Growing Still is an Advent practice of being still for an increasing amount of time each day of the season – from one minute on December 1st to 24 minutes on Christmas Eve.
Today’s practice of stillness is 4 minutes.
“Suppose a brother or sister does not have any clothes or daily food and one of you tells them, ‘Go in peace! Stay warm and eat heartily.’ If you do not provide for their bodily needs, what good does it do? In the same way, faith by itself, if it does not prove itself with actions, is dead.” – James 2:15-17
“It wasn’t my turn.”
My friend Gayle is a nurse. She used to work at one of the local high schools in town, the school that her boys and my children attended. A student came to her office one morning, complaining of a headache and a stomach ache. When Gayle asked him if he had eaten anything for breakfast, he said, matter of factly, “It wasn’t my turn.”
Some words can pull you up short; grab hold of your heart and your mind, and hold them up to your face asking you, ‘what do you see?’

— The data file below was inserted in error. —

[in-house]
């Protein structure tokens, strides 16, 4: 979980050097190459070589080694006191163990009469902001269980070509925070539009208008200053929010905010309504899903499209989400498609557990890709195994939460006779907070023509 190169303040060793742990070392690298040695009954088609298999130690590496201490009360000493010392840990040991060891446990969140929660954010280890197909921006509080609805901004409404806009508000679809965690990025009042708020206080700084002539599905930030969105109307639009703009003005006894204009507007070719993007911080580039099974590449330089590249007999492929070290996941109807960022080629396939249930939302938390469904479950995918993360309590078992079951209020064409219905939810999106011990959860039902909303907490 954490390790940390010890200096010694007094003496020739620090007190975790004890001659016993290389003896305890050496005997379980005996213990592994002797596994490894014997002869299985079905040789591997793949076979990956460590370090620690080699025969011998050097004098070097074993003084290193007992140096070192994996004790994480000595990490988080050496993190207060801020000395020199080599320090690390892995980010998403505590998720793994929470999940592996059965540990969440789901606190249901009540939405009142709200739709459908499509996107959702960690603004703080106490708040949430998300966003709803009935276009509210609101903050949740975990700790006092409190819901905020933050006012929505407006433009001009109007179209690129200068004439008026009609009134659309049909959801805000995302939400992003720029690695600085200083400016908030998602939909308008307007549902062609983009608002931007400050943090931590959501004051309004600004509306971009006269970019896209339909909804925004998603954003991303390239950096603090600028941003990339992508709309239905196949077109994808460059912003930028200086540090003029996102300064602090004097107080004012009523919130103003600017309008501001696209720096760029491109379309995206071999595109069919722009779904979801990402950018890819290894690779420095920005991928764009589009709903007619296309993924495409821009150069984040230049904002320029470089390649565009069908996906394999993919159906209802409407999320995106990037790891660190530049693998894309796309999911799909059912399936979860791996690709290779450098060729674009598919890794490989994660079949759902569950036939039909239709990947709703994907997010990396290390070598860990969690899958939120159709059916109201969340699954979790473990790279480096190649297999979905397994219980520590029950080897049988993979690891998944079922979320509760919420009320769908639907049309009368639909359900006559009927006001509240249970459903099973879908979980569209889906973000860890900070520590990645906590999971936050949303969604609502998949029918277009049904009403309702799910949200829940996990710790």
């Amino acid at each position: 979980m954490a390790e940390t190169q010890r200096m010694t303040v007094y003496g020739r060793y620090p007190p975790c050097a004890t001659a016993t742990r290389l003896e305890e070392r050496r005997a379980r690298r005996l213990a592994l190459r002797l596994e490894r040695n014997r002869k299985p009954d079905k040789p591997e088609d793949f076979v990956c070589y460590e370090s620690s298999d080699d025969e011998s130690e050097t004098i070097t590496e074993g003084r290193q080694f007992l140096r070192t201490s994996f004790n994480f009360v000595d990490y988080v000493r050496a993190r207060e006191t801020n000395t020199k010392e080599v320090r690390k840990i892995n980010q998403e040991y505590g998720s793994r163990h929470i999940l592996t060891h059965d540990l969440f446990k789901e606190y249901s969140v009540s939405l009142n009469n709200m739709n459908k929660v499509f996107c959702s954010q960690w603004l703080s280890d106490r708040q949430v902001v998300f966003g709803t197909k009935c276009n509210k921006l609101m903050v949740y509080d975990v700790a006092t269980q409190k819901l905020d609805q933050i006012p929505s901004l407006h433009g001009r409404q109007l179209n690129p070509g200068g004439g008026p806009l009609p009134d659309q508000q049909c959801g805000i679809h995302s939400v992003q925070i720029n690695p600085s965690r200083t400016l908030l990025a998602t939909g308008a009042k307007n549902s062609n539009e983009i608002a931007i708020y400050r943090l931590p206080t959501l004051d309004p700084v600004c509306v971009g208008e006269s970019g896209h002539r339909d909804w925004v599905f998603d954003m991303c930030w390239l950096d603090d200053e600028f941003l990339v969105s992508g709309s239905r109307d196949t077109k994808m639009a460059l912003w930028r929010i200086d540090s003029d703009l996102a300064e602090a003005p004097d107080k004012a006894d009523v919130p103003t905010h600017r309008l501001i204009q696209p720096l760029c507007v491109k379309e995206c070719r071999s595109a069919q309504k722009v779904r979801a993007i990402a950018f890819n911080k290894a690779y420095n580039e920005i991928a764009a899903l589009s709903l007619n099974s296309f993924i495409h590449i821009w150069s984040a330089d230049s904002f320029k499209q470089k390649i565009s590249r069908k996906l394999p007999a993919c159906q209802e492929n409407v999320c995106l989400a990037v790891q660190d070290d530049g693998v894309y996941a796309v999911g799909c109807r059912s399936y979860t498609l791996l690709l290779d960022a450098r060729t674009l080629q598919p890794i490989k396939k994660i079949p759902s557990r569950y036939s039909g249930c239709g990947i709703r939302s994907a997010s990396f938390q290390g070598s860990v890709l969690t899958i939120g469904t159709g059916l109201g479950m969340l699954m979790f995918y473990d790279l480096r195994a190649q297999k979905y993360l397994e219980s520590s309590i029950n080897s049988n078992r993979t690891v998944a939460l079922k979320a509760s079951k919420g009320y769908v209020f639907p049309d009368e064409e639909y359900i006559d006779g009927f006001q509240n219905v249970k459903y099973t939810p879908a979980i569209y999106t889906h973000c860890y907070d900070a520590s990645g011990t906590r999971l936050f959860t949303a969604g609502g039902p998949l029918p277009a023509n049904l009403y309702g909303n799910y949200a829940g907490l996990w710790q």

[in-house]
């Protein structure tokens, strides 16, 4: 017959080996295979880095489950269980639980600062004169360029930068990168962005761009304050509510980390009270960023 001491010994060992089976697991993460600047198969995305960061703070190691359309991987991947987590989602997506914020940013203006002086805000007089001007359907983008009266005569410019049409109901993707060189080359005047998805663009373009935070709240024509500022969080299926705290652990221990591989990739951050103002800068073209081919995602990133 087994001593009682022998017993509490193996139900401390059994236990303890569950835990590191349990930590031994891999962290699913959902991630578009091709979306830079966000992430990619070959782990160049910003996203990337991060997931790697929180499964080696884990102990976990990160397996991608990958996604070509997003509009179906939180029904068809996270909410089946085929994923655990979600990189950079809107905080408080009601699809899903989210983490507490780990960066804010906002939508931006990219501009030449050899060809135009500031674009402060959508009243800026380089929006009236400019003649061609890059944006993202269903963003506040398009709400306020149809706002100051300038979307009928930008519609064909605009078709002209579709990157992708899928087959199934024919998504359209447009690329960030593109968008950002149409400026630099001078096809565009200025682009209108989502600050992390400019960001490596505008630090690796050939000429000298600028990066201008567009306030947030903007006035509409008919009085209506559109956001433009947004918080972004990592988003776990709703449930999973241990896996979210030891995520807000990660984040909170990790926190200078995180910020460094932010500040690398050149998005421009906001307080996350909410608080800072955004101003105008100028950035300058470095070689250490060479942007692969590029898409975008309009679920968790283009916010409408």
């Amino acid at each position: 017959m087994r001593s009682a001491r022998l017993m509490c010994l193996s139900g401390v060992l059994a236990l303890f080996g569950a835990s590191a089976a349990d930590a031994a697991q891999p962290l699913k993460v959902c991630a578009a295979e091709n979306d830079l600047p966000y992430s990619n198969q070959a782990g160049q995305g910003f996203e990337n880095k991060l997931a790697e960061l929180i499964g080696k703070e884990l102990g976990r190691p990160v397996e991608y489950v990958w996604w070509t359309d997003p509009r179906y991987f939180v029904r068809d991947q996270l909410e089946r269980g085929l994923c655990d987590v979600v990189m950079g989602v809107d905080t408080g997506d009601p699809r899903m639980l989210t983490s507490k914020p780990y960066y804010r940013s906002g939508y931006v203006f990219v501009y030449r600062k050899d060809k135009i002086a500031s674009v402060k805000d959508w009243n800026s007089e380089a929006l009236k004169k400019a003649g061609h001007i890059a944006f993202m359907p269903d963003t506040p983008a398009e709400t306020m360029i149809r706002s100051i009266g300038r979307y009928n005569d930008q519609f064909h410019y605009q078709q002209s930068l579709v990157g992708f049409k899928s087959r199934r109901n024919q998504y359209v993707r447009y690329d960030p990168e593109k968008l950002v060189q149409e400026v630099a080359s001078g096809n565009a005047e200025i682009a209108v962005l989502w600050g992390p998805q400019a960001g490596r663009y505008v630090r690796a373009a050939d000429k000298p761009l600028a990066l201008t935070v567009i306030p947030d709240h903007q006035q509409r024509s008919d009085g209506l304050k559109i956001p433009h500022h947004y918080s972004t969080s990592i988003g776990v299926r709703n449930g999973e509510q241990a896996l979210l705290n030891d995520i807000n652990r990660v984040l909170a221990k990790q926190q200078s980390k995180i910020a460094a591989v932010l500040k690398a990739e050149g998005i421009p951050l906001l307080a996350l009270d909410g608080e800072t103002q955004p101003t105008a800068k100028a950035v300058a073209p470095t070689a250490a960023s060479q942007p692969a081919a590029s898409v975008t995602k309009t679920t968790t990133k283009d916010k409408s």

Gayle told that story recently. Yesterday, in my three minutes of stillness the young man’s response echoed in the growing emptiness of the moment, bouncing around in the hollow space of my preconceived ideas of what hunger looks like, quietly insisting to be heard.
Stillness can be perceived as a selfish practice. “Me time.” And to a certain extent that is true. But stillness before God is a different kind of ‘me time;’ it’s a shape me time, re-frame me time, re-new me time – make me new. It’s a time when we make room to hear the voices that we need to hear, even the ones that disturb us, that challenge us to be who we think we are.
Advent is about preparing for the birth of Jesus, not just in a manger, but in us. We should be different for having embraced Advent. If faith does not act, if I can hear “It wasn’t my turn” and rest comfortably in my stillness, then I have missed the way of Jesus.
The practice of stillness does not always end when the timer says our four minutes are up. Sometimes the call heard in stillness is to Incarnation – responding as the hands and feet of God in the world.
Following that call may turn out to be your best, most unexpected, gift this Christmas.
Grace for the journey.